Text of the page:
The first time Allegra Wilde met Tammy Hutchison, she wanted nothing to do with softball.
Wilde was a promising 11-year old shortstop and pitcher in the Kennewick American Youth Baseball league when Hutchison, the coach of the Tri-City Angels softball club, took notice.
“I thought oh my goodness, she’s just a raw, natural talent,” Hutchison said. “I went up to her when she was with all her buddies and asked her if she would like to play softball. Well, she kind of laughed at me.
“I just looked at her and said, ‘I’m going to tell you this — there will come a time when you will need to play softball, and you look me up.’ ”
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A little over a year later, Wilde was playing third base for the Angels under Hutchison. The transition was smooth, and it wasn’t long before Wilde had fallen in love with her newest sport. Now, Kamiakin’s 5-foot-6 leadoff hitter has comfortably settled in as the CBBN’s premier offensive player.
She batted .400 in the regular season last year and finished among the league’s top 10 with four home runs, 15 RBIs and four stolen bases. Coming from a team that placed seven players on the all-CBL 3A first and second teams, Wilde was named the league’s Most Valuable Player and Offensive Player of the Year as well as a first-team all-state selection.
“Last year was the best I could have hoped for as far as awards go. I couldn’t have asked for more,” said Wilde, who also plays basketball for Hutchison at Kamiakin. “Tammy has been a big part of my appreciation for the sport. There is definitely a family atmosphere and good chemistry going through her teams.”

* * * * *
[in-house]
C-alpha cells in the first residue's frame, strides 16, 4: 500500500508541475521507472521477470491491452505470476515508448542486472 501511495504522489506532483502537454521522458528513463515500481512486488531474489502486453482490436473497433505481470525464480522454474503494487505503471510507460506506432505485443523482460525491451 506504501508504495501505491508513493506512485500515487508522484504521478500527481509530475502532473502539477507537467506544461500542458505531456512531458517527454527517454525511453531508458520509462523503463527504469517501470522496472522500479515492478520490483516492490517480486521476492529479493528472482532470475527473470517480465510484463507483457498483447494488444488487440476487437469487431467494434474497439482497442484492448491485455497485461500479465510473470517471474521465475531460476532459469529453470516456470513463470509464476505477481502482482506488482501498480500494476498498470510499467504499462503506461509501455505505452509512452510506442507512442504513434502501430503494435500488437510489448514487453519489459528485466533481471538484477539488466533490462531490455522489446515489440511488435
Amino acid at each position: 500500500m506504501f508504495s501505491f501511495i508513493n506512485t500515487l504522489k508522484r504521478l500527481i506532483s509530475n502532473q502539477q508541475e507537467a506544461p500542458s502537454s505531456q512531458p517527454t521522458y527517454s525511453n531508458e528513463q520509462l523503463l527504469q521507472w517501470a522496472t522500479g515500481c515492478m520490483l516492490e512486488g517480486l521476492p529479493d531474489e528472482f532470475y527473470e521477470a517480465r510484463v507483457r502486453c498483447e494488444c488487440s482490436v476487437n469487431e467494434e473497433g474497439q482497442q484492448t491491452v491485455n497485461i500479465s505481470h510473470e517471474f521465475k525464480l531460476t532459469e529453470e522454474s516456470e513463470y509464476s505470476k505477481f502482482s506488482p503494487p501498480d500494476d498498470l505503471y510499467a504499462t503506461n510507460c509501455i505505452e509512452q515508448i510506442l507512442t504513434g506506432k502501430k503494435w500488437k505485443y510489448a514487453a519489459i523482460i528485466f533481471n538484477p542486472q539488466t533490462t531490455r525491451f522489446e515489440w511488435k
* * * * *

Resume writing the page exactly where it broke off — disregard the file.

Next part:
The Braves graduated seven seniors from a squad that finished fifth at state last year. Braves co-captains Wilde and Adrielle Olson will play a major role in the direction of a young Kamiakin team this season.
“I’m really competitive. The teamwork and competition is what drives me on the field,” Wilde said. “I’d like to make it as far into the playoffs as we can. I don’t know if everybody on this team has the same drive to get there. It’s a real young team, but I think we’ll have a lot of fun.”
Wilde got plenty of exposure to college recruiters over the summer playing with the Puyallup-based Washington Ladyhawks. That exposure helped her earn a scholarship to Seattle University, which jumped from Division II to D-I last season. She was told by Redhawks coaches that she’ll step right in as the team’s starting third baseman.
“She’ll be exceptional,” Hutchison said. “Here she gets a scholarship and she’s working even harder now. So when she hits that college field, she’ll ready to go.”
Hutchison said Wilde is extremely versatile at the plate and can lay down a bunt, power slap or swing away with power.
“She just finds the holes. She’s really good at reading weak spots,” said Olson, a fellow senior. “She’s pretty strong all the way around. If she has a weak spot, nobody knows what it is.”
After transferring from Kennewick before her sophomore season, Wilde made an immediate impact on the Braves’ offense — she batted .508 in her first year at Kamiakin — but her fearless nature in defending the hot corner is what makes her most proud.
“My favorite part of the game is defense by far — making a really good stop or a good play,” Wilde said.
In fact, Wilde’s defense played a major role in Kamiakin reaching state last season. Her diving stop against Eastmont saved at least one run in a scoreless game, and the Braves went on to win 2-0 to earn a spot at the 3A state tourney.
“On bunt situations, most people like to get the ball down to get the runner over at second,” said Kamiakin assistant Jennifer Brown. “She’s so quick that she gets the runner out at second.”
Wilde, an honors student with a 3.9 GPA, plans to study business and finance at Seattle U., following in her father’s footsteps. With her college plans already set, the future Redhawks third baseman can concentrate on putting up some serious numbers.
“A lot of pressure is off, so now I can just focus on the game and personal satisfaction,” Wilde said. “There’s a lot of drive in me to prepare for Division I.”